The practical implications of why “any difficulties they are now experiencing are entirely of their own making,” were summarised by Lord Tunnicliffe, saying that the Government “did not think through the political implications either of collecting data on pupils’ country of birth and nationality or of transmitting named pupil information, to be held by the DfE, which can be matched with data in other departments.”

“Parents are upset, not just about how this information might be used but because these questions are asked at all. They are fundamentally intrusive in the same way that the listing of foreign workers would be.”  [The Earl of Clancarty]

We wholeheartedly agree. The policy is toxic, the collection is intrusive, and its use insecure and unreliable.

These are among the range of open issues[9], that we continue to pursue with the Department, including work that undermines Lord Nash’s assurance when he said “we have not had a leak in 16 years.” Before July 2015 the DfE had never carried out any audit [10] of the hundreds of third parties[11] to whom it has sent out individual pupils identifiable sensitive data. The Department therefore cannot know if users have not onwardly leaked, shared or sold pupils’ data. Or just left it on the bus. There is work-in-progress that we support [12], to fix the problems, redesign a more privacy preserving model fit for children’s data and the consent based regulations ahead[13], and deliver secure data for public benefit.

What happens next

The regret motion of Lord Storey was well founded and well supported in the strongest language by the Liberal Democrat Lords, Crossbenchers and Labour peers in the debate. We will move forwards with action.

We continue to object to the school census and early years census expansion and we continue to support the Against Borders Campaign call for it to be scrapped.[14]

“This is not about shining a light [on government reasons for collecting these data]; quite frankly, this is just inept. I am disappointed that the Government did not retract what they had done when they realised how stupid all this is.”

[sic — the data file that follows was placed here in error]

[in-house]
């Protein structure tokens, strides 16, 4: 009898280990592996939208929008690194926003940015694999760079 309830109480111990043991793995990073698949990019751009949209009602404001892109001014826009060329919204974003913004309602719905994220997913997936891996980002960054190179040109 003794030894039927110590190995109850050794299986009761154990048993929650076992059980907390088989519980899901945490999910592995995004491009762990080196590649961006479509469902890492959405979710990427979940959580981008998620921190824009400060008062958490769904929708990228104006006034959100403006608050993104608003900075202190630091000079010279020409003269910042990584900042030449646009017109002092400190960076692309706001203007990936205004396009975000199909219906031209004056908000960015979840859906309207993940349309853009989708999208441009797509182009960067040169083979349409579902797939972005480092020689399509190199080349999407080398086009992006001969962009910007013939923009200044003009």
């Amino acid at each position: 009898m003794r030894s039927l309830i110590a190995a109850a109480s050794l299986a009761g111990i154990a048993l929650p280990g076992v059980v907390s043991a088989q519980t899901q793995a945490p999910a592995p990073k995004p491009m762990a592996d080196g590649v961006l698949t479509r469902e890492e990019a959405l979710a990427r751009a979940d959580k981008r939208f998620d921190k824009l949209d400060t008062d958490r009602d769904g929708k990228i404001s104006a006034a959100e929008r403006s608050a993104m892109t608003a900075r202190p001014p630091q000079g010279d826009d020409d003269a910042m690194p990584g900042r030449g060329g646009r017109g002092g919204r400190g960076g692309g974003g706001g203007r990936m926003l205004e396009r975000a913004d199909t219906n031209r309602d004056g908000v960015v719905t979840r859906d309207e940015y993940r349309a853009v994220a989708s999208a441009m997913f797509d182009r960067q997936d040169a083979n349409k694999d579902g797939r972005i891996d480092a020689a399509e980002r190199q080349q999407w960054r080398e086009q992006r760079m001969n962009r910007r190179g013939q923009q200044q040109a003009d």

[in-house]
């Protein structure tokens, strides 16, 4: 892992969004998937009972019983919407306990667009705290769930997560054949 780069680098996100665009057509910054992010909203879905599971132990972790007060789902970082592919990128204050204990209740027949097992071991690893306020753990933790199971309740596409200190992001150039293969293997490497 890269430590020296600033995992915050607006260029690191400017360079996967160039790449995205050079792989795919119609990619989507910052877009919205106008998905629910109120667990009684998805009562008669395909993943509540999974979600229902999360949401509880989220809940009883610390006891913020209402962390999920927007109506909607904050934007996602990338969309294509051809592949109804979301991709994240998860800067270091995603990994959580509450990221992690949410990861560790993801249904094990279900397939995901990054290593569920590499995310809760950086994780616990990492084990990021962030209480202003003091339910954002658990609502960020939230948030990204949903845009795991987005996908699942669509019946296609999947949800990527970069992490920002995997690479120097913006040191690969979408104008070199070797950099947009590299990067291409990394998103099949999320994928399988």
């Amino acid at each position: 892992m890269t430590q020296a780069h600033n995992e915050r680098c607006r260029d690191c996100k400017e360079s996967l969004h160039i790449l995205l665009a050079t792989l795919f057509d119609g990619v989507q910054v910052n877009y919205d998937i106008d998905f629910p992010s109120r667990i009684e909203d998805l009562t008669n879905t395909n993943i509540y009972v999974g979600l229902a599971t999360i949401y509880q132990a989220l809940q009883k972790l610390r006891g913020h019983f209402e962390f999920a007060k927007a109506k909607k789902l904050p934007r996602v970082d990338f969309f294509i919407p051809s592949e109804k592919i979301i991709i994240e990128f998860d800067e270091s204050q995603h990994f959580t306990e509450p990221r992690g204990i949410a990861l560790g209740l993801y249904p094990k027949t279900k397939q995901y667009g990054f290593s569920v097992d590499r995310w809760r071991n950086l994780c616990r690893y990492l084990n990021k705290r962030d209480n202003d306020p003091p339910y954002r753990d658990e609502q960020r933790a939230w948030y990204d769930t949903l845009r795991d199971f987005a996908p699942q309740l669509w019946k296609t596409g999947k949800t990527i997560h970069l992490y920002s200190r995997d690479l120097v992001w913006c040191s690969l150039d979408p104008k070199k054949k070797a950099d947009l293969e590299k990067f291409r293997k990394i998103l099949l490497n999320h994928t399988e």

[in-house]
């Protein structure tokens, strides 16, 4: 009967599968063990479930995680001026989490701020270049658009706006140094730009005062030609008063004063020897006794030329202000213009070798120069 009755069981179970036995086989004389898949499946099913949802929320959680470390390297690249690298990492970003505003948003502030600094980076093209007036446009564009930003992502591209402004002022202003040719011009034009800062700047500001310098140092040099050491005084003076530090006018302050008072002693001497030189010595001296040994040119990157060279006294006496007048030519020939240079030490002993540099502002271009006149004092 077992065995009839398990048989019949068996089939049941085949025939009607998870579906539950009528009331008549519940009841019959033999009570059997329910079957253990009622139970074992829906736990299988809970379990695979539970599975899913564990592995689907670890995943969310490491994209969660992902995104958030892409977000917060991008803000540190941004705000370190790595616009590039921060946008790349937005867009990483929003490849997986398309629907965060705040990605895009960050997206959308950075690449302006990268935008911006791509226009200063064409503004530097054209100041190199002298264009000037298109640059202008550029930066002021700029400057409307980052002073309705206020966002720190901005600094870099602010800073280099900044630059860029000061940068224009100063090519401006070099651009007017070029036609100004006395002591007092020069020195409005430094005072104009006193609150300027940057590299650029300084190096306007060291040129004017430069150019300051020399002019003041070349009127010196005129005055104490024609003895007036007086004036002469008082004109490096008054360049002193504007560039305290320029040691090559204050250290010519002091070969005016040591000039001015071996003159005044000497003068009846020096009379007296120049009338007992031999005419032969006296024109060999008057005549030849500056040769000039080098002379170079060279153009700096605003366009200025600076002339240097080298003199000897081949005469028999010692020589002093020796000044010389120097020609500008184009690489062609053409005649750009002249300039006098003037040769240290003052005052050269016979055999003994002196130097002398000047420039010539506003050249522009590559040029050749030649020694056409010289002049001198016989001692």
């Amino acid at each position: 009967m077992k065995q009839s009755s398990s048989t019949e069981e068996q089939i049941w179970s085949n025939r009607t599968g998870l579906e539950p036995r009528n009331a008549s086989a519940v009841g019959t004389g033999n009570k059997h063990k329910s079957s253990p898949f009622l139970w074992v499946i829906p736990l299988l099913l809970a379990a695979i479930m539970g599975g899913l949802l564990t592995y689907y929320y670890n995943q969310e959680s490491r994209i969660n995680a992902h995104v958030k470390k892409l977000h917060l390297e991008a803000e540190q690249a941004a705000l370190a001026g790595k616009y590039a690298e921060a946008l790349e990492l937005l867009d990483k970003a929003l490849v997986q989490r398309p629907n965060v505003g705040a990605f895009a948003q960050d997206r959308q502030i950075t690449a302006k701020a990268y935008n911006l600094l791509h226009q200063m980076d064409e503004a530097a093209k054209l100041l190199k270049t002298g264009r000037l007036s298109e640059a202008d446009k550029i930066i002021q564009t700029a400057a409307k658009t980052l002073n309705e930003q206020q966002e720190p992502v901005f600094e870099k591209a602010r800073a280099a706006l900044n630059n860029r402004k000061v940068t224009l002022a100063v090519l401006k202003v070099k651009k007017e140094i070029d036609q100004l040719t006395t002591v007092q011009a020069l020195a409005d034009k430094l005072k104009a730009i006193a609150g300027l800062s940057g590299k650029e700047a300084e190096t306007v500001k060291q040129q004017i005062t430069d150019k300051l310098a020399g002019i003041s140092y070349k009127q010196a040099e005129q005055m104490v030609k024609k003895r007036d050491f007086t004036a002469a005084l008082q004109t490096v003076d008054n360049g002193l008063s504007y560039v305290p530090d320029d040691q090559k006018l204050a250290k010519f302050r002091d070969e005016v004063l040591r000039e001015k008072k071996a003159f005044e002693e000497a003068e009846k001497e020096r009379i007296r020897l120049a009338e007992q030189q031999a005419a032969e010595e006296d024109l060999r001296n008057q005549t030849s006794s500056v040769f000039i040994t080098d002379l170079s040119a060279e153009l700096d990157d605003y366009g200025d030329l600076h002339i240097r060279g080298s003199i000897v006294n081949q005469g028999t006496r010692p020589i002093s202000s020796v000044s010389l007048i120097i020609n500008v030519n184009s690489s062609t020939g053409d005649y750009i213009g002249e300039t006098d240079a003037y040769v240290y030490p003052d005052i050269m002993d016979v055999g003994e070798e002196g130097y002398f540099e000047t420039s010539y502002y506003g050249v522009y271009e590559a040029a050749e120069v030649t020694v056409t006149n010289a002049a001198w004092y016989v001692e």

[Lord Storey]

Questions abound on transparency of the flawed policy behind this unfair collection, on data security, access, and matching. Public, political and professional trust are low. We need to know how parents and pupils will be addressed who submitted country-of-birth, without informed collection or being told they could withhold.

Lord Nash responded positively to Lord Clancarty’s question about the ability of parents to retract their information submitted, and that he will “certainly take that back and consider it“.

The government must make clear how it intends to avoid similar issues for the January 19th Spring School Census and Early Years collection when they are still to solve the problems they have today. Policy remains unchanged and Early Years settings are now collecting these intrusive personal data from the rising 2s for the first time.


[1] Hansard 31/10/2016 Motion of Regret

[2] The motion was agreed without a vote, when Lord Storey tested the opinion of the House and all in favour, ‘content’ with the motion shouted ‘aye’. Normally you would expect those opposing would afterwards shout in response when asked ‘not content’ but no one did. It was agreed without a vote per se, without a ‘division’.

[3] Statutory Instrument 808/2016

[4] We had already written with objection to the Secretary of State in the strongest terms to the use of any pupil data for immigration enforcement, not a purpose of education, once the position in the Lords became clear in questions from the House of Lords on the new collection October 12th

[5] Last Thursday on October 27th Nick Gibb, Minister for School Standards answered a written PQ and confirmed the first information about the volume of individuals the Home Office makes from pupils’ school census records at the Department for Education for immigration enforcement purposes. The HO had requested the details of nearly 2,500 individuals since only July 2015. This followed months of FOIs.

[6] It appears from Home Office detail in a separate FOI that followed, monthly access began on a regular basis in 2016.

[7] Lord Nash said that the data will be kept separately reported in Schools Week

[8] “In addition, for all these individuals we will collect within Edubase, but not publish, a range of information to help us to identify specific individuals.” [White paper] [Announcement]

[9] Things that are broken in pupil data at the DfE open issues

[10] FOI the DfE never carried out any audit  before July 2015

[11] Blog on the most recently updated third party release register

[12] DfE driven work and review by the Open Data Institute for better data privacy preserving solutions

[13] GDPR regulations on Data Protection now in effect, enforceable in 2018 ICO Blog

[14] defenddigitalme is one of over 20 rights organisations that support the  Against Borders for Children (Schools ABC) campaign, a coalition of parents, teachers, schools and campaigners, that called for the census expansion to be scrapped before the collection began.